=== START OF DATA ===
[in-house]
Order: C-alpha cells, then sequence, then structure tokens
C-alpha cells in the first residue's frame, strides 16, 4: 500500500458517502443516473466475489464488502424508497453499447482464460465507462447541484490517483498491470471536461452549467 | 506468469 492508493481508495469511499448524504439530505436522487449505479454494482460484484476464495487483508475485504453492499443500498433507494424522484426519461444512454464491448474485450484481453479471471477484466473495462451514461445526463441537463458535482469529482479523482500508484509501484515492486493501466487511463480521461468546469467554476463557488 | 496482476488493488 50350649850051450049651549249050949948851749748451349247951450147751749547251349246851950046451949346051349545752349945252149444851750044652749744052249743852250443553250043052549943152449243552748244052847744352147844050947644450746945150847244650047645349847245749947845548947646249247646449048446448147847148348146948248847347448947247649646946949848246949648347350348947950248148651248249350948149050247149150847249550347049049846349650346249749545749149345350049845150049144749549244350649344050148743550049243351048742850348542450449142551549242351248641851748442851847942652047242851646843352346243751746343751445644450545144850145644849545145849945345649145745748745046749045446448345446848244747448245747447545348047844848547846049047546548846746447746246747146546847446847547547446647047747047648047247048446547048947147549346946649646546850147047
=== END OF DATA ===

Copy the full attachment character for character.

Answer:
[in-house]
Order: C-alpha cells, then sequence, then structure tokens
C-alpha cells in the first residue's frame, strides 16, 4: 500500500458517502443516473466475489464488502424508497453499447482464460465507462447541484490517483498491470471536461452549467 | 506468469 492508493481508495469511499448524504439530505436522487449505479454494482460484484476464495487483508475485504453492499443500498433507494424522484426519461444512454464491448474485450484481453479471471477484466473495462451514461445526463441537463458535482469529482479523482500508484509501484515492486493501466487511463480521461468546469467554476463557488 | 496482476488493488 50350649850051450049651549249050949948851749748451349247951450147751749547251349246851950046451949346051349545752349945252149444851750044652749744052249743852250443553250043052549943152449243552748244052847744352147844050947644450746945150847244650047645349847245749947845548947646249247646449048446448147847148348146948248847347448947247649646946949848246949648347350348947950248148651248249350948149050247149150847249550347049049846349650346249749545749149345350049845150049144749549244350649344050148743550049243351048742850348542450449142551549242351248641851748442851847942652047242851646843352346243751746343751445644450545144850145644849545145849945345649145745748745046749045446448345446848244747448245747447545348047844848547846049047546548846746447746246747146546847446847547547446647047747047648047247048446547048947147549346946649646546850147047